Op-amp Differentiator

By Exchanging the positions of ‘R’ and ‘C’ in integrator  the  differentiator circuit is obtained
The circuit which produces the differentiation of the input voltage at its output is called differentiator.
The following circuit diagram shows the differentiator using op-amp.

Differentiator

Assume current ‘I’ is flowing through capacitor C. It is given as
Differentiator1
Since input current to the op-amp is zero, same current ‘I’ flows through resistance R as shown. It is given by
Differentiator2
Equating both the above equations of ‘I’ we get,
Differentiator3
Thus output voltage is nothing but time differentiation of the input signal and hence acting as differentiator. Here ‘RC’ is the time constant of the differentiator.
Now let us see what is the response of the differentiator to the different types of input signals.
1)Vin = Step signal
The step signal is defined as follows
Vin (t)=A           for t>0
Let the product RC = 1.
The output voltage is given as
Differentiator4
Practically the step input is taking some finite time to rise from 0 to magnitude A. Due to this small interval of time, the differentiator output is not zero; but appears in the form of spikes at t = 0. The input and output waveform is shown below.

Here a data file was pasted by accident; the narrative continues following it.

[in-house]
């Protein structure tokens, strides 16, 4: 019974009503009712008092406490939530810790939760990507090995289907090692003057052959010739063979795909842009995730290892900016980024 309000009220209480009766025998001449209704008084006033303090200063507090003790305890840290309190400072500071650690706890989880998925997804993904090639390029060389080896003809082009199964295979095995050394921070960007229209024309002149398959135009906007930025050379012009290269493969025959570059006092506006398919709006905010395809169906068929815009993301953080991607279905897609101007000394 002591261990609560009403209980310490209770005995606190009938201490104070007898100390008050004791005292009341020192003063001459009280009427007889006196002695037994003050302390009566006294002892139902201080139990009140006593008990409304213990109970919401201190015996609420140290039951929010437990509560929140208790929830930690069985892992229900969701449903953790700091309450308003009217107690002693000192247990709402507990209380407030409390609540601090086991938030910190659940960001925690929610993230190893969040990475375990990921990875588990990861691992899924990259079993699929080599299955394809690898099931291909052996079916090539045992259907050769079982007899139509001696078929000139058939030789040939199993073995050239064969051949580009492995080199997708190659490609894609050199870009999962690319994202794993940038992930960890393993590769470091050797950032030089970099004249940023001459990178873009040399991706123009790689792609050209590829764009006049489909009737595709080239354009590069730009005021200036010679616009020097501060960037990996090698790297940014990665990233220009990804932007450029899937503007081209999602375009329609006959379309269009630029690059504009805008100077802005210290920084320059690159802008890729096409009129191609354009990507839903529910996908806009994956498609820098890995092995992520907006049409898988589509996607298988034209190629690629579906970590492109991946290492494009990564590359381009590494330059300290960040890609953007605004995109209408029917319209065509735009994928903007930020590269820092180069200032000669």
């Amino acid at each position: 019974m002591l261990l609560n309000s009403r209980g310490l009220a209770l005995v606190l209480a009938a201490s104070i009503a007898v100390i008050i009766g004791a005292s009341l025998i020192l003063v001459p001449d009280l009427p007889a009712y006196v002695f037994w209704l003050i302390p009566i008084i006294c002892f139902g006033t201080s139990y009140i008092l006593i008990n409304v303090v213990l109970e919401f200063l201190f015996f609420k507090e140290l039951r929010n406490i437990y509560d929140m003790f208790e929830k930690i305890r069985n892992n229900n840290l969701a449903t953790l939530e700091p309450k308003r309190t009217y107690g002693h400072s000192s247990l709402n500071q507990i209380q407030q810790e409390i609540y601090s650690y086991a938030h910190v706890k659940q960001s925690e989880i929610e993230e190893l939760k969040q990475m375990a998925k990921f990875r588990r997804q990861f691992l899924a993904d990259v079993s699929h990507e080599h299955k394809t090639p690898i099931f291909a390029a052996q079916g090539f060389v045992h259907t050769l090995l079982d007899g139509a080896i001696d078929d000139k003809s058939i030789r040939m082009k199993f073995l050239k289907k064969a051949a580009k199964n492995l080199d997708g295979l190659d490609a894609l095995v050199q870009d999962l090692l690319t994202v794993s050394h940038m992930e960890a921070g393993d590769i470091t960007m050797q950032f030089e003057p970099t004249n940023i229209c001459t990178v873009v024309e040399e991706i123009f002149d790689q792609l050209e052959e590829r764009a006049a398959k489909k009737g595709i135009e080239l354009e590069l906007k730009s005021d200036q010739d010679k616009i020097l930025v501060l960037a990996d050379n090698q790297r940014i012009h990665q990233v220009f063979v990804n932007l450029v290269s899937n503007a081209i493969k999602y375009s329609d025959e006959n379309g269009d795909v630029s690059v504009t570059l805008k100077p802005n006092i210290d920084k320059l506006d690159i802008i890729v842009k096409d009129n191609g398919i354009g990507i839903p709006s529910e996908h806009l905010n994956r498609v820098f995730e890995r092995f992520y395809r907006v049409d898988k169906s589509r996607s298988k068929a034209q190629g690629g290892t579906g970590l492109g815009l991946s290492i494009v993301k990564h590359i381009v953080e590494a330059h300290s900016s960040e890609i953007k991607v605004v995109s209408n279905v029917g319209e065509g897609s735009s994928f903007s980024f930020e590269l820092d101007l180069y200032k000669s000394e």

Differentiator5
2)Vin = Square Wave
The square wave is nothing but combination of positive and negative step signals. As seen in first case, the output of step signal is a spike. For positive step signal, a negative spike is obtained because it is inverting differentiator. Thus for a square wave input, the output obtained is a spike waveform as shown in figure below.

Differentiator6

3)Vin = Sine Wave
Let Vin=Vm sinωt
Differentiator7
Assuming the time constant RC = 1 and taking the differentiation, we get
Differentiator8
Thus the cosine wave is obtained as shown below.

Differentiator9

Frequency response of ideal differentiator:
The ideal differentiator using op-amp is shown below.

Differentiator10

The voltage gain for the same is given as
Differentiator11
The magnitude of gain A is
|A|=|2πfRC|
Thus the gain A is directly proportional to frequency f.
At low frequency, the gain is also low. As frequency increases, gain also increases linearly at the rate of 20dB/decade. For dc input (f = 0) the gain is zero.
Let, the frequency fa is defined as follows
fa=1/2πRC
Therefore the gain A is given as
|A|=|f/f_a |
Thus When f < fa, the gain A is less than 1( i.e. negative)
When f = fa, then the gain is 1 (i.e. 0dB)
Thus the frequency fa is nothing but the 0 dB (or unity gain) frequency for differentiator.
When f > fa, the gain A is increases linearly at the rate of 20dB/decade.
The frequency response of ideal differentiator is shown in figure below.

Differentiator12

Disadvantage of ideal differentiator:
The reactance of the capacitor Xc is given as Xc=1/2πfC
As frequency increases, Xc reduces i.e. Capacitor draws more current from input source. Thus at high frequency input source gets loaded by capacitor C. Therefore noise signals at higher frequency gets amplified and appeared at output. So to avoid the mis-amplification of the signal the ideal differentiator is modified and referred as practical differentiator or compensated differentiator.

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